Colonial anthropologists would have been, no doubt, quite keen on Facebook’s current project of building a new kind of “non-invasive brain-machine interface” that silently turns thoughts to text, or armbands that can hear words with your skin. They would certainly be jealous of Google’s mass collection of behavioural data, modelled into techniques of governance described by Shoshana Zuboff as “surveillance capitalism” (2019). Perhaps, this is why Demis Hassabis, a co–founder of Google’s artificial intelligence division, DeepMind, attended a meeting of the Scientific Advisory Group for Emergencies (SAGE) on 18th March 2020, when the group was considering whether the UK should go into lockdown. DeepMind had previously processed millions of healthcare records from an NHS hospital trust as part of a scheme to design a diagnostic app, in an arrangement subsequently found to have contravened data protection law.

After keeping the names of SAGE advisors secret for more than a month since the lockdown, the UK government finally published them on the 7th May 2020. Well, all those who gave their permission. Conspicuously missing from the document were Dominic Cummings, current chief advisor to Boris Johnson, and Ben Warner, the data scientist who ran the most recent Conservative party’s general election campaign model and worked with Cummings on Vote Leave campaign. According to The Guardian both Cummings and Warner attended the SAGE meeting on the 23rd March 2020.

Less than two years ago, Dominic Cummings was found in contempt of Parliament for refusing to appear in front of the House of Commons Digital, Culture, Media and Sport Committee (DCMS) which was investigating “Disinformation and ‘fake news’”. Cummings might hate committees but he loves AI, predictive data-modelling and psychographic scores – which is probably why he hired a digital advertising and software development company Aggregate IQ (AIQ) for the Vote Leave campaign (on their links to Cambridge Analytica see this article by Carole Cadwalladr). Unlike Cummings, the owner of AIQ, Jeff Silvester, testified in front of the DCMS Committee. He explained how their first work for SCL Group/Cambridge Analytica was to create a political customer relationship management software tool for the Trinidad and Tobago election campaign (see page 48). The DCMS Committee’s final report, published a year ago, concluded that “AIQ carried out online advertising work for Brexit-supporting organisations Vote Leave, Veterans for Britain, Be Leave and DUP Vote to Leave. The majority of the adverts were created by AIQ on behalf of Vote Leave.”

Let’s just pause over Jeff’s words for a moment: political customer relationship management software tool.

What does this even mean?

The SCL Group, was a British private contractor working for the UK Ministry of Defence, US Department of Defence and various NATO militaries, for whom they carried out behavioural change programmes (basically, psychological warfare). A comparison of the map of SCL Group’s operations with a map of the British Empire reveals astounding similarities. SCL Group spawned several other entities, e.g. SCL Elections, focused on influencing elections, out of which Cambridge Analytica emerged in 2012, with backing from the US hedge fund billionaire and Donald Trump donor, Robert Mercer, who became the majority shareholder. The primary aim of Cambridge Analytica was to adapt and deploy tactics SCL had used on military projects for election politics in the United States and the UK.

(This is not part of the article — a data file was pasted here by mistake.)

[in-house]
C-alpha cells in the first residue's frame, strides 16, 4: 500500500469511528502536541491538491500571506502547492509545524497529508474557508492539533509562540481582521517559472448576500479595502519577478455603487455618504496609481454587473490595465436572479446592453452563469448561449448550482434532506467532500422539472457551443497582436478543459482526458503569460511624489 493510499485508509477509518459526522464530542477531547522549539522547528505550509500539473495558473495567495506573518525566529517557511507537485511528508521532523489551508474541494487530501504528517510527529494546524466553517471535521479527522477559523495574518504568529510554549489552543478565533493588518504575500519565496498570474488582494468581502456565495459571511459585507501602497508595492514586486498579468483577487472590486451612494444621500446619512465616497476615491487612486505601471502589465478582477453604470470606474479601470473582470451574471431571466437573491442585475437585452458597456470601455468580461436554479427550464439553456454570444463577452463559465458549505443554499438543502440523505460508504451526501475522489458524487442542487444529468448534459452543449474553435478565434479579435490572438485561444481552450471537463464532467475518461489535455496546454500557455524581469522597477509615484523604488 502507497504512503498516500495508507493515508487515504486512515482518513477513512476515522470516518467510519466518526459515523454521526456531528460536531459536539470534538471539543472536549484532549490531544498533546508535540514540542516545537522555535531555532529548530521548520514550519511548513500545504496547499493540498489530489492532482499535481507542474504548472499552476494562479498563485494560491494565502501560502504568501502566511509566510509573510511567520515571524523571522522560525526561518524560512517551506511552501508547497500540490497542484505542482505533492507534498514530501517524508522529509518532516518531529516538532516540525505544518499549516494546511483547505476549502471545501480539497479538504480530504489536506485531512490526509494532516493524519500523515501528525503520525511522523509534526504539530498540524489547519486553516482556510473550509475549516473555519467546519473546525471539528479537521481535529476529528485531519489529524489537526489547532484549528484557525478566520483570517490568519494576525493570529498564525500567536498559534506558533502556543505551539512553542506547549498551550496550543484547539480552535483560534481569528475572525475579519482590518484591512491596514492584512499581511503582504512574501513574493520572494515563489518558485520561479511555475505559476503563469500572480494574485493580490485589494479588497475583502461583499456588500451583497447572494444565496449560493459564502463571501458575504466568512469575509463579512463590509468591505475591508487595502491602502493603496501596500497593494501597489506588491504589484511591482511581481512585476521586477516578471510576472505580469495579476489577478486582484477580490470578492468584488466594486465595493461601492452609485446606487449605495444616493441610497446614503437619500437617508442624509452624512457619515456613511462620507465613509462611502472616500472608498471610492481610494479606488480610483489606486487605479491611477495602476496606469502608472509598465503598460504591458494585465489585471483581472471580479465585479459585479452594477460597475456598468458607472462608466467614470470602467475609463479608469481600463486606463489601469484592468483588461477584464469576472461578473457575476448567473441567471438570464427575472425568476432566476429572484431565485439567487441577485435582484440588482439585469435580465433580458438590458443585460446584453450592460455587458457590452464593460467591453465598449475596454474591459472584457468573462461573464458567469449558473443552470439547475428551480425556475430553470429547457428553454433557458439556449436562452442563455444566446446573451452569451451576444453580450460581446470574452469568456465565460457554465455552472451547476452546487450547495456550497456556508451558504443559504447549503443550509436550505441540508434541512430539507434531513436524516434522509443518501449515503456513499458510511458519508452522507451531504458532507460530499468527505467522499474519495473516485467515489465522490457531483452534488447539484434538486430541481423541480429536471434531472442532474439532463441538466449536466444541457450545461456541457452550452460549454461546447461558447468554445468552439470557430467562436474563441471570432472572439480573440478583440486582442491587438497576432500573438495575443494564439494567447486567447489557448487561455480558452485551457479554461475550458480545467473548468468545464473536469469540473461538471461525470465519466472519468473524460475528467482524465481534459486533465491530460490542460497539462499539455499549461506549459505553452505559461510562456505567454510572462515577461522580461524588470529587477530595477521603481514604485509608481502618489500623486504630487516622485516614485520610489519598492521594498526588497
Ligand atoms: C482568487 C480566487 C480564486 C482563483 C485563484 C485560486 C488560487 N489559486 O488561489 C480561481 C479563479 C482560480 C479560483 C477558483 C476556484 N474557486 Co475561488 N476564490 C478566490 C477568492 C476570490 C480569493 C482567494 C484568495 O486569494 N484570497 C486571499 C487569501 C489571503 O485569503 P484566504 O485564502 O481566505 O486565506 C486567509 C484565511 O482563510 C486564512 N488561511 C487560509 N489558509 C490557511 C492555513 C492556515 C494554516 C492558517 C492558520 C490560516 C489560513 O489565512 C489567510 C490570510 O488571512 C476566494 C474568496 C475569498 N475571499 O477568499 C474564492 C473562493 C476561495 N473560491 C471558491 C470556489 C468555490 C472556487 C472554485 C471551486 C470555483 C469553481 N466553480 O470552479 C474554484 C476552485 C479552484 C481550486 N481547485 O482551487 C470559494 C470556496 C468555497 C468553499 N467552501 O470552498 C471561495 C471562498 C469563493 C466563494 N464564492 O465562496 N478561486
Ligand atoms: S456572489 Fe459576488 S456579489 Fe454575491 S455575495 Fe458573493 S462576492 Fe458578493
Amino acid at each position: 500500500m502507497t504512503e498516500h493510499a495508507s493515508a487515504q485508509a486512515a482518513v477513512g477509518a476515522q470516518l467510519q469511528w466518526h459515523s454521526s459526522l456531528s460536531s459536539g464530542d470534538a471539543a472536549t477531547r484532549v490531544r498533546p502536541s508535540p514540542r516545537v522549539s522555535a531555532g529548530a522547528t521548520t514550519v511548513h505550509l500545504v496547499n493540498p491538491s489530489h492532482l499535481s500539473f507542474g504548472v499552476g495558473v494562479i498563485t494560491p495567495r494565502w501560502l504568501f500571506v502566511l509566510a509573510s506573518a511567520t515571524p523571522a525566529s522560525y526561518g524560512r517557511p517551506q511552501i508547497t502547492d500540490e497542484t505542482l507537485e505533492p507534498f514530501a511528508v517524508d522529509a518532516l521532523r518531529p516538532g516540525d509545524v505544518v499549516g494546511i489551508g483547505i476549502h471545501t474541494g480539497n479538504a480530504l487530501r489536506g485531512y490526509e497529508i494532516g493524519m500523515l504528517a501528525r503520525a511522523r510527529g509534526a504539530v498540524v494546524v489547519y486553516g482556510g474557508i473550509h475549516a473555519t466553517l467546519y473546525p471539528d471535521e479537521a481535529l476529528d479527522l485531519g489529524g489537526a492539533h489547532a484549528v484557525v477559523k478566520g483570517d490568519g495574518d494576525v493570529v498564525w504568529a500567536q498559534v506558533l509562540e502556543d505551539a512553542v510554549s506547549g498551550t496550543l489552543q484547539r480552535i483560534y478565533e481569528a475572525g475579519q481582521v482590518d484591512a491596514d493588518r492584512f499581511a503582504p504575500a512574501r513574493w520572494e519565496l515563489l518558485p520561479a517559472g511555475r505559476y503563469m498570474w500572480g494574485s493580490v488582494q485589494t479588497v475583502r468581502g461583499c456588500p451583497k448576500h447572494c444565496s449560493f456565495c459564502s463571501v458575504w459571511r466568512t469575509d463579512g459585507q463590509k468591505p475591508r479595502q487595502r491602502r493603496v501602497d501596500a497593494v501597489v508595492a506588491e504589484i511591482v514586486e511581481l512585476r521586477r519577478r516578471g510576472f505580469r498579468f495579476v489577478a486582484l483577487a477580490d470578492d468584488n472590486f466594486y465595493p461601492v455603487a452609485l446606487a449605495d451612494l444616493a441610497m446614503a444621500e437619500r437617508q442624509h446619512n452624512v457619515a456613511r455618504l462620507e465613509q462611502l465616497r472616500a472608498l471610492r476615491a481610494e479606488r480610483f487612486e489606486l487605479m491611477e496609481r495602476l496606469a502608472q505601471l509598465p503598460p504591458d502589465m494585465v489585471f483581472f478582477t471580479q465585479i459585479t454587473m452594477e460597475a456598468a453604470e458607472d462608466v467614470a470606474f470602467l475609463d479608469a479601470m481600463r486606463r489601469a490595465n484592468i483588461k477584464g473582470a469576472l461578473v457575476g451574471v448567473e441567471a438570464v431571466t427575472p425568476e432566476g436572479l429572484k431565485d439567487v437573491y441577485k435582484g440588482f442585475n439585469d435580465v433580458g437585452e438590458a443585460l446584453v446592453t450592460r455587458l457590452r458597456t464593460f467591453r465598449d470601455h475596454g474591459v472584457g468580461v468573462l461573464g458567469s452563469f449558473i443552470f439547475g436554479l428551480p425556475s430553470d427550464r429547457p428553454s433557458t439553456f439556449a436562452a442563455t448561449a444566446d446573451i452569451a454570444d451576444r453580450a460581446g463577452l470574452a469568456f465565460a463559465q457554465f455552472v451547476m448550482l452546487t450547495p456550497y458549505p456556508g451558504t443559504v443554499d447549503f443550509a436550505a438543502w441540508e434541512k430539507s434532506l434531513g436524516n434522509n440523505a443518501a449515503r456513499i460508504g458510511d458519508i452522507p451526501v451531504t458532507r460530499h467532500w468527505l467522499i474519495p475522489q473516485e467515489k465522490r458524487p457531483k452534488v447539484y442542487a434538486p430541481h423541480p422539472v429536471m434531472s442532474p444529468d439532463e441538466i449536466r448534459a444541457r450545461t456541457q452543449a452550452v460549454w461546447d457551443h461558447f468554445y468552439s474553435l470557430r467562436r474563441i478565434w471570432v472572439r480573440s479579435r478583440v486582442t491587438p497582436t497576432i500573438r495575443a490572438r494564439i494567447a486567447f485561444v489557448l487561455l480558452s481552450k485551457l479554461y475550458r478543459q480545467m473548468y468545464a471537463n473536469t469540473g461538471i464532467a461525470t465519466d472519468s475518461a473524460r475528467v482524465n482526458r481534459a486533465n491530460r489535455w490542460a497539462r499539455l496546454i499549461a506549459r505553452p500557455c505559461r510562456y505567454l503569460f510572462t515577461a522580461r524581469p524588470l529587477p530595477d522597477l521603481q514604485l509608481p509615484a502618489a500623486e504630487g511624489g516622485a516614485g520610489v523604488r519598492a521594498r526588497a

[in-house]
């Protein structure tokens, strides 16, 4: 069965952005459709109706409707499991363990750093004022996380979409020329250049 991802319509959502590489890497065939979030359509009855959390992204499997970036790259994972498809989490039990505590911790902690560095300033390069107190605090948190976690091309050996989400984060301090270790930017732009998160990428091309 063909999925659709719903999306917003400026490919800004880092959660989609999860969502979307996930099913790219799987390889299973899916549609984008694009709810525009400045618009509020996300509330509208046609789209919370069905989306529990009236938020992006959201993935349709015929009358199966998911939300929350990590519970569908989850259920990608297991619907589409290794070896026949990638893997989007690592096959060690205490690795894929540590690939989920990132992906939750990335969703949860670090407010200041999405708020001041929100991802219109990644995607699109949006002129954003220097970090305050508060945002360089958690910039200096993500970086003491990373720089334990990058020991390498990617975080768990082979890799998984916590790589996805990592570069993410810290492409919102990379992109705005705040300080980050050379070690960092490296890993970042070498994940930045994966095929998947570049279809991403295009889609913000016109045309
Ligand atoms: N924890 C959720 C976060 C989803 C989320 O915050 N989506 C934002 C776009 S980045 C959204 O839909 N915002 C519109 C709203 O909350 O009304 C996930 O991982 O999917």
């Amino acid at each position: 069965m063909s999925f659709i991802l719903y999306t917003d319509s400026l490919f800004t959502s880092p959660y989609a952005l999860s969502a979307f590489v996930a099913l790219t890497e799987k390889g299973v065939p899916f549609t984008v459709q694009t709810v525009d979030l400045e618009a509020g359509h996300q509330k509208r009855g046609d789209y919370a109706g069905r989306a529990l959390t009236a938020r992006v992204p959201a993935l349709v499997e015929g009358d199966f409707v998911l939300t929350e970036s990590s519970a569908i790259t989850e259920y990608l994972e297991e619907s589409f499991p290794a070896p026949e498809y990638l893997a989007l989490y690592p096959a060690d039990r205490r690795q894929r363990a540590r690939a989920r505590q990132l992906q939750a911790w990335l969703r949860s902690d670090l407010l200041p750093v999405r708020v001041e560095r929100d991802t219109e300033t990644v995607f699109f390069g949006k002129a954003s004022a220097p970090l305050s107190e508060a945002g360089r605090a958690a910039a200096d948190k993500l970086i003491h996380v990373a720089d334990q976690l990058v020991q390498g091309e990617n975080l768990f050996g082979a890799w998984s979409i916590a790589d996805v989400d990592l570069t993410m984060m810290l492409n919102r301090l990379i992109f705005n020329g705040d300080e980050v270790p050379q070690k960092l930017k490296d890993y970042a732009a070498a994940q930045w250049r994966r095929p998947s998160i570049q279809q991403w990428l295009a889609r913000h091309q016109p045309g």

The transference of military-grade persuasion tactics onto its own population, echoes deeply with words of the poet Aimé Césaire, who in his well-known essay Discourse on Colonialism argued that what in Europe is called ‘fascism’ is just colonial violence finding its way back home. Kader Attia and Ana Teixeira Pinto explain how Césaire’s warnings went unheeded, and how instead, The Authoritarian Personality by Theodor Adorno et al., published the same year as Discourse on Colonialism (1950) was more widely read. In the opening text to the conference: “The White West III: Automating Apartheid” , that took place in Vienna earlier this year, Attia and Pinto describe how The Authoritarian Personality developed the F scale (F for fascist) in order to:

“gauge the psychological predisposition for fascism among the democratic citizenry, leaving the post-war consensus to settle on the notion that fascism was a personality trait, resulting from the devolution of the individuated liberal subject. Still dominant today, this tendency to psychologize fascism fails to incorporate the colonial dimension, obscuring the continuities between fascism and the biopolitics of empire, and ultimately depoliticizes both” (Attia and Pinto, 2020).